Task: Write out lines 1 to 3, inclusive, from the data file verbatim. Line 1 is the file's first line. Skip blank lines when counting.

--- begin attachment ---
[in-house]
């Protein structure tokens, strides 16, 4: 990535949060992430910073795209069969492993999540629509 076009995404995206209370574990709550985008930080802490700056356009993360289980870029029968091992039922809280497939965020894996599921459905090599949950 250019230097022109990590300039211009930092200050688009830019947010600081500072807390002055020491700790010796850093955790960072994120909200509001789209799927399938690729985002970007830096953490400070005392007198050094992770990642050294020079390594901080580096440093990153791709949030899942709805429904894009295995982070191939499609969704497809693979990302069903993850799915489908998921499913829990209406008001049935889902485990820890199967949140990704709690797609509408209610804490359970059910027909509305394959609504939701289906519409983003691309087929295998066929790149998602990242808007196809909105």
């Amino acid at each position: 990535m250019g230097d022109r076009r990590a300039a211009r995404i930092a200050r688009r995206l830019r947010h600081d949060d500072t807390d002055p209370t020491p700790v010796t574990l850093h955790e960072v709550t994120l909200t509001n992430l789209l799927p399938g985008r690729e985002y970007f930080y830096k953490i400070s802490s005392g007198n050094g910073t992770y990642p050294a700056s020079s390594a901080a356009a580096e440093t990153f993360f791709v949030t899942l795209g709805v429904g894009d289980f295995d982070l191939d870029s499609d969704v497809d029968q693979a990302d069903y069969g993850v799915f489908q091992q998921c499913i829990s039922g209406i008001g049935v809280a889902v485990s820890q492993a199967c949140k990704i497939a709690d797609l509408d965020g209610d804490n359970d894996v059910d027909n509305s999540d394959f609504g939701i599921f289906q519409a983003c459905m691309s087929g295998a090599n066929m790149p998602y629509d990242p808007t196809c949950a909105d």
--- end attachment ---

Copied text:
[in-house]
């Protein structure tokens, strides 16, 4: 990535949060992430910073795209069969492993999540629509 076009995404995206209370574990709550985008930080802490700056356009993360289980870029029968091992039922809280497939965020894996599921459905090599949950 250019230097022109990590300039211009930092200050688009830019947010600081500072807390002055020491700790010796850093955790960072994120909200509001789209799927399938690729985002970007830096953490400070005392007198050094992770990642050294020079390594901080580096440093990153791709949030899942709805429904894009295995982070191939499609969704497809693979990302069903993850799915489908998921499913829990209406008001049935889902485990820890199967949140990704709690797609509408209610804490359970059910027909509305394959609504939701289906519409983003691309087929295998066929790149998602990242808007196809909105």
């Amino acid at each position: 990535m250019g230097d022109r076009r990590a300039a211009r995404i930092a200050r688009r995206l830019r947010h600081d949060d500072t807390d002055p209370t020491p700790v010796t574990l850093h955790e960072v709550t994120l909200t509001n992430l789209l799927p399938g985008r690729e985002y970007f930080y830096k953490i400070s802490s005392g007198n050094g910073t992770y990642p050294a700056s020079s390594a901080a356009a580096e440093t990153f993360f791709v949030t899942l795209g709805v429904g894009d289980f295995d982070l191939d870029s499609d969704v497809d029968q693979a990302d069903y069969g993850v799915f489908q091992q998921c499913i829990s039922g209406i008001g049935v809280a889902v485990s820890q492993a199967c949140k990704i497939a709690d797609l509408d965020g209610d804490n359970d894996v059910d027909n509305s999540d394959f609504g939701i599921f289906q519409a983003c459905m691309s087929g295998a090599n066929m790149p998602y629509d990242p808007t196809c949950a909105d």